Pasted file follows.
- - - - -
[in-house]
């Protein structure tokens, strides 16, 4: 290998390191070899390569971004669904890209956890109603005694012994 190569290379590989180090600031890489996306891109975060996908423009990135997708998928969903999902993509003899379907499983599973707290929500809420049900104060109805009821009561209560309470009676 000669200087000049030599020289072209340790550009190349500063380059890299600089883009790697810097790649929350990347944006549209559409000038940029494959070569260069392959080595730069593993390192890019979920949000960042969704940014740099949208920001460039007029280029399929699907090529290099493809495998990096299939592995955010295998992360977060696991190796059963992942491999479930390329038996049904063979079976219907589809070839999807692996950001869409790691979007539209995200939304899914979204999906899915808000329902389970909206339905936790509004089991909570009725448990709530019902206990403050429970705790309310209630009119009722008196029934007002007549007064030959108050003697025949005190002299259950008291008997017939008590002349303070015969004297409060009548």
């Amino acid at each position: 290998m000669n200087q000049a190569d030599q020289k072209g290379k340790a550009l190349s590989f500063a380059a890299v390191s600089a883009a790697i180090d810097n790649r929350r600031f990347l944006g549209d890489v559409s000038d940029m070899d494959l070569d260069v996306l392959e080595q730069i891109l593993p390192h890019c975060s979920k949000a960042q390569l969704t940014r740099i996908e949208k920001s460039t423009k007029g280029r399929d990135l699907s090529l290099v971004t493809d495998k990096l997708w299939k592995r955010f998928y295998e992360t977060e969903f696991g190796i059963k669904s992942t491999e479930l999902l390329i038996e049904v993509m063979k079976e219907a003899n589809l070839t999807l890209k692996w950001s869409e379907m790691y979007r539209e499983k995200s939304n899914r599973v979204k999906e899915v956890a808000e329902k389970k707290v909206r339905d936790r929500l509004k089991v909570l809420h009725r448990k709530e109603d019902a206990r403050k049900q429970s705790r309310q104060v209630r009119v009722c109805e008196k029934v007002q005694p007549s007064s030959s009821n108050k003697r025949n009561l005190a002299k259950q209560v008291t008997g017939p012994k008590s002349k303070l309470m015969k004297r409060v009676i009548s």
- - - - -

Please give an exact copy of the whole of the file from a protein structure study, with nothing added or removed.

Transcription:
[in-house]
């Protein structure tokens, strides 16, 4: 290998390191070899390569971004669904890209956890109603005694012994 190569290379590989180090600031890489996306891109975060996908423009990135997708998928969903999902993509003899379907499983599973707290929500809420049900104060109805009821009561209560309470009676 000669200087000049030599020289072209340790550009190349500063380059890299600089883009790697810097790649929350990347944006549209559409000038940029494959070569260069392959080595730069593993390192890019979920949000960042969704940014740099949208920001460039007029280029399929699907090529290099493809495998990096299939592995955010295998992360977060696991190796059963992942491999479930390329038996049904063979079976219907589809070839999807692996950001869409790691979007539209995200939304899914979204999906899915808000329902389970909206339905936790509004089991909570009725448990709530019902206990403050429970705790309310209630009119009722008196029934007002007549007064030959108050003697025949005190002299259950008291008997017939008590002349303070015969004297409060009548």
């Amino acid at each position: 290998m000669n200087q000049a190569d030599q020289k072209g290379k340790a550009l190349s590989f500063a380059a890299v390191s600089a883009a790697i180090d810097n790649r929350r600031f990347l944006g549209d890489v559409s000038d940029m070899d494959l070569d260069v996306l392959e080595q730069i891109l593993p390192h890019c975060s979920k949000a960042q390569l969704t940014r740099i996908e949208k920001s460039t423009k007029g280029r399929d990135l699907s090529l290099v971004t493809d495998k990096l997708w299939k592995r955010f998928y295998e992360t977060e969903f696991g190796i059963k669904s992942t491999e479930l999902l390329i038996e049904v993509m063979k079976e219907a003899n589809l070839t999807l890209k692996w950001s869409e379907m790691y979007r539209e499983k995200s939304n899914r599973v979204k999906e899915v956890a808000e329902k389970k707290v909206r339905d936790r929500l509004k089991v909570l809420h009725r448990k709530e109603d019902a206990r403050k049900q429970s705790r309310q104060v209630r009119v009722c109805e008196k029934v007002q005694p007549s007064s030959s009821n108050k003697r025949n009561l005190a002299k259950q209560v008291t008997g017939p012994k008590s002349k303070l309470m015969k004297r409060v009676i009548s």